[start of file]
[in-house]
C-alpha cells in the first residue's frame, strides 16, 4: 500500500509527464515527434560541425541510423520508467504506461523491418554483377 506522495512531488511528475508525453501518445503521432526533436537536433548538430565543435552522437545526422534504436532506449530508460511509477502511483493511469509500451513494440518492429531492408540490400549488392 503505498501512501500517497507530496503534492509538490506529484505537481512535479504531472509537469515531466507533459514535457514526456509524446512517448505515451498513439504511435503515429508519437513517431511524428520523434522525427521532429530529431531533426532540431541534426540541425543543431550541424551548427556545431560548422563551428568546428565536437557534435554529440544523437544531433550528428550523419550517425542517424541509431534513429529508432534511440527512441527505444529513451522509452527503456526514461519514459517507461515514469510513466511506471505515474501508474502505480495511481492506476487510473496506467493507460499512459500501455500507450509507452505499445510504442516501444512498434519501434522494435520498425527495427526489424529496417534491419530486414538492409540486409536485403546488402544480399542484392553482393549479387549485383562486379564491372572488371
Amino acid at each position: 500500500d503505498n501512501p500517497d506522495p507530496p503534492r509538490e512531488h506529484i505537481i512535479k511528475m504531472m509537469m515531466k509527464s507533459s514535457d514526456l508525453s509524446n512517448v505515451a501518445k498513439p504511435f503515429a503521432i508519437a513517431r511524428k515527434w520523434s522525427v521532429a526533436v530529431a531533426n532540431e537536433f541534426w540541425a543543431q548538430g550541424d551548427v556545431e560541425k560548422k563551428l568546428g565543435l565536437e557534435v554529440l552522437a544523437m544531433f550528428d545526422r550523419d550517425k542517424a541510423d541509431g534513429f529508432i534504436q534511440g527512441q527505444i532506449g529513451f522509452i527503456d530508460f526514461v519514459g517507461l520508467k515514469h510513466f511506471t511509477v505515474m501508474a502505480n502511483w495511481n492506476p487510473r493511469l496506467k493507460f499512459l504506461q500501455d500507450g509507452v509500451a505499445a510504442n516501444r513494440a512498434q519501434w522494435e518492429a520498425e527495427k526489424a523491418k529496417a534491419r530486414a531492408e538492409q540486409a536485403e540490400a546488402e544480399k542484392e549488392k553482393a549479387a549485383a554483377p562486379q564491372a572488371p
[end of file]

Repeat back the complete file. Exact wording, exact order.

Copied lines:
[in-house]
C-alpha cells in the first residue's frame, strides 16, 4: 500500500509527464515527434560541425541510423520508467504506461523491418554483377 506522495512531488511528475508525453501518445503521432526533436537536433548538430565543435552522437545526422534504436532506449530508460511509477502511483493511469509500451513494440518492429531492408540490400549488392 503505498501512501500517497507530496503534492509538490506529484505537481512535479504531472509537469515531466507533459514535457514526456509524446512517448505515451498513439504511435503515429508519437513517431511524428520523434522525427521532429530529431531533426532540431541534426540541425543543431550541424551548427556545431560548422563551428568546428565536437557534435554529440544523437544531433550528428550523419550517425542517424541509431534513429529508432534511440527512441527505444529513451522509452527503456526514461519514459517507461515514469510513466511506471505515474501508474502505480495511481492506476487510473496506467493507460499512459500501455500507450509507452505499445510504442516501444512498434519501434522494435520498425527495427526489424529496417534491419530486414538492409540486409536485403546488402544480399542484392553482393549479387549485383562486379564491372572488371
Amino acid at each position: 500500500d503505498n501512501p500517497d506522495p507530496p503534492r509538490e512531488h506529484i505537481i512535479k511528475m504531472m509537469m515531466k509527464s507533459s514535457d514526456l508525453s509524446n512517448v505515451a501518445k498513439p504511435f503515429a503521432i508519437a513517431r511524428k515527434w520523434s522525427v521532429a526533436v530529431a531533426n532540431e537536433f541534426w540541425a543543431q548538430g550541424d551548427v556545431e560541425k560548422k563551428l568546428g565543435l565536437e557534435v554529440l552522437a544523437m544531433f550528428d545526422r550523419d550517425k542517424a541510423d541509431g534513429f529508432i534504436q534511440g527512441q527505444i532506449g529513451f522509452i527503456d530508460f526514461v519514459g517507461l520508467k515514469h510513466f511506471t511509477v505515474m501508474a502505480n502511483w495511481n492506476p487510473r493511469l496506467k493507460f499512459l504506461q500501455d500507450g509507452v509500451a505499445a510504442n516501444r513494440a512498434q519501434w522494435e518492429a520498425e527495427k526489424a523491418k529496417a534491419r530486414a531492408e538492409q540486409a536485403e540490400a546488402e544480399k542484392e549488392k553482393a549479387a549485383a554483377p562486379q564491372a572488371p